Where it falls exactly, we know not, but beer is most certainly on the short list of “Things That Are Fun.” But what are you to do when you’re a fun beer company with fun beer and a boring-as-dirt website? Karben4 answered that by coming to us to overhaul their website from top to bottom.
The Goal and the Challenge
The top priority for the new website was clear: capture the voice of a company known for its playfulness and chutzpah. We’re talking about a group of men who felt that the best visual representation of their most popular flagship beer was a gun-wielding cat atop a fire-breathing unicorn. That’s a special kind of crazy, and the task of embodying that sort of zeal was set in front of us.
Another high priority, perhaps “Priority 1A,” was to bring the beer of K4 to the forefront. Not just the information, but the packaging, the art, and really the entire idea of these unique beers deserved to be brought out and allowed to shine.
Finally, of course, the site had to be usable and accessible. It also needed to be managed easily and quickly, because playing phone tag with a webmaster to try to keep things current was a tired fight.
The basis of any website design we do is typography, and this one was no different. We wanted to build a type system that was professional and harmonious, but that completely rejected the idea of being safe and cliché. We wanted something that was, for lack of a better term, “a little bit off.”
Wanting to feature a gothic, we found Neubau’s NB Grotesk, which fit the bill perfectly. The typeface was constructed according to a strict grid system and allowed for no optical corrections to the letterforms. The result is an unorthodox typeface that fits into this project perfectly.
We also felt the need to bring in the elegance of a serifed face but maintain harmony with the quirkiness and rigidity of NB Grotesk. So, we set the big, bold headlines in Noe Display from Schick Toikka. Noe’s sharp, triangular serifs are incredibly distinctive and unique. It feels polished and refined but odd enough to be coherent.
With typography in place, we started with two distinct design concepts. Our hope with the design process is to convey both the aesthetics of the website and the overall brand voice. To do that, we use a combination of greeking and real-but-not-real sample text, as well as found images to simulate the overall experience of a user’s visit to the site.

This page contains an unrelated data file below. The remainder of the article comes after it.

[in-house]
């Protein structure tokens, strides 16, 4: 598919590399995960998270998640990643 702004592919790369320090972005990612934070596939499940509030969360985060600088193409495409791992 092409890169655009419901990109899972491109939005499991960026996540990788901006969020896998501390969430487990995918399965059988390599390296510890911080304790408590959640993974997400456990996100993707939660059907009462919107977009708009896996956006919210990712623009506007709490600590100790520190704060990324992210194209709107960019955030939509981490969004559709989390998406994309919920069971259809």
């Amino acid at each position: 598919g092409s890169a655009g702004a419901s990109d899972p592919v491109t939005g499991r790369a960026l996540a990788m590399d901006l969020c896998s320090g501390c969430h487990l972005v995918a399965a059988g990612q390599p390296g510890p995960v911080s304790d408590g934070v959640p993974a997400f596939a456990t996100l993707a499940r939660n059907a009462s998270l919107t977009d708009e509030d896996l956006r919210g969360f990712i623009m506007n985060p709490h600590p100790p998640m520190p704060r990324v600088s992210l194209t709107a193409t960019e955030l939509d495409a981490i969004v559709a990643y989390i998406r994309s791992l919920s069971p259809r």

60% of the Time, It Works Every Time
The second design was chosen, which meant we needed to capture, in photographic form, the essence of the silliness that is taking oneself too seriously. Playing off of an Anchorman-esque sense of self-deprecating humor, we had the guys over to our studio for a photo shoot. The head brewmaster, Ryan, found a toupee in our green room. An hour and a thousand laughs later, we ended up with this gem.
The design of the site presented some unique front-end development challenges. The heavy use of images meant that we needed to manufacture ways to reduce file size and load times. The first way we did that was to make use of SVG clipping instead of relying on transparent PNG files. JPG compression can mean a 70% reduction (or more) in file size, which is huge. It also allowed for more flexibility with reuse of the same file in other places, instead of having one clipped PNG and another unclipped JPG.
Another tool we used was SVG’s image filtering capability. CSS filters are promising, but are currently unsupported in IE11. More to it, CSS filters cannot currently replicate a Gradient Map in Photoshop, that is, map the darkest and lightest points in an image to specific color values and fill in everything between. Using SVG gave K4 the freedom to upload any images to their site and have the color effect applied in the browser, instead of calling on us to generate filtered images.
Baby Got Back-End
The needs of a brewery demanded that we build some beer-specific management tools. Building a custom Beer Manager in WordPress made it easy for them to add a new beer to their site quickly and easily. It also meant managing that information in only one place, and then spreading that information across numerous locations.
Wrapping it Up
When all was said and done, we’d built a website for Karben4 that, for the first time, both met their needs and told their story. If you think your heart can handle it, head on over to the new Karben4.com and have a gander.